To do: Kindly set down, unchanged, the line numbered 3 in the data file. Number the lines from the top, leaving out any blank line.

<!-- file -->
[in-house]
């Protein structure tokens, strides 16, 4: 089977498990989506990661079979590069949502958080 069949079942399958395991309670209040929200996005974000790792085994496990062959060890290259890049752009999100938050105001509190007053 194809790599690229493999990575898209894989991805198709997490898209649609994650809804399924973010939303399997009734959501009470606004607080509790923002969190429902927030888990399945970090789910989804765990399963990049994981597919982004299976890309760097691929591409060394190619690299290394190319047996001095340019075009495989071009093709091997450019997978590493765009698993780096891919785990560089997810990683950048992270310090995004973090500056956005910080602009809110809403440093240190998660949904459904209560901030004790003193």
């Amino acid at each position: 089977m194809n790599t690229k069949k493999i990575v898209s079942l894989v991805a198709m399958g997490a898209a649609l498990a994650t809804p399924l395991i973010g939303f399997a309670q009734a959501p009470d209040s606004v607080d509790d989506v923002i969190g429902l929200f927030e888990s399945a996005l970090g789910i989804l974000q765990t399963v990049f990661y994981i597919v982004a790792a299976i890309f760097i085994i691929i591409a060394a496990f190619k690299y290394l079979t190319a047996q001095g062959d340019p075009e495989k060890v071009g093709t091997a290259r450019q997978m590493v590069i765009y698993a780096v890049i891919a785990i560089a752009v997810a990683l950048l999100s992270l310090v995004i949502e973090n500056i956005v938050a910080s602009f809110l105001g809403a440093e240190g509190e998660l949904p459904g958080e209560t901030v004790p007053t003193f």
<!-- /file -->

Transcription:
């Amino acid at each position: 089977m194809n790599t690229k069949k493999i990575v898209s079942l894989v991805a198709m399958g997490a898209a649609l498990a994650t809804p399924l395991i973010g939303f399997a309670q009734a959501p009470d209040s606004v607080d509790d989506v923002i969190g429902l929200f927030e888990s399945a996005l970090g789910i989804l974000q765990t399963v990049f990661y994981i597919v982004a790792a299976i890309f760097i085994i691929i591409a060394a496990f190619k690299y290394l079979t190319a047996q001095g062959d340019p075009e495989k060890v071009g093709t091997a290259r450019q997978m590493v590069i765009y698993a780096v890049i891919a785990i560089a752009v997810a990683l950048l999100s992270l310090v995004i949502e973090n500056i956005v938050a910080s602009f809110l105001g809403a440093e240190g509190e998660l949904p459904g958080e209560t901030v004790p007053t003193f």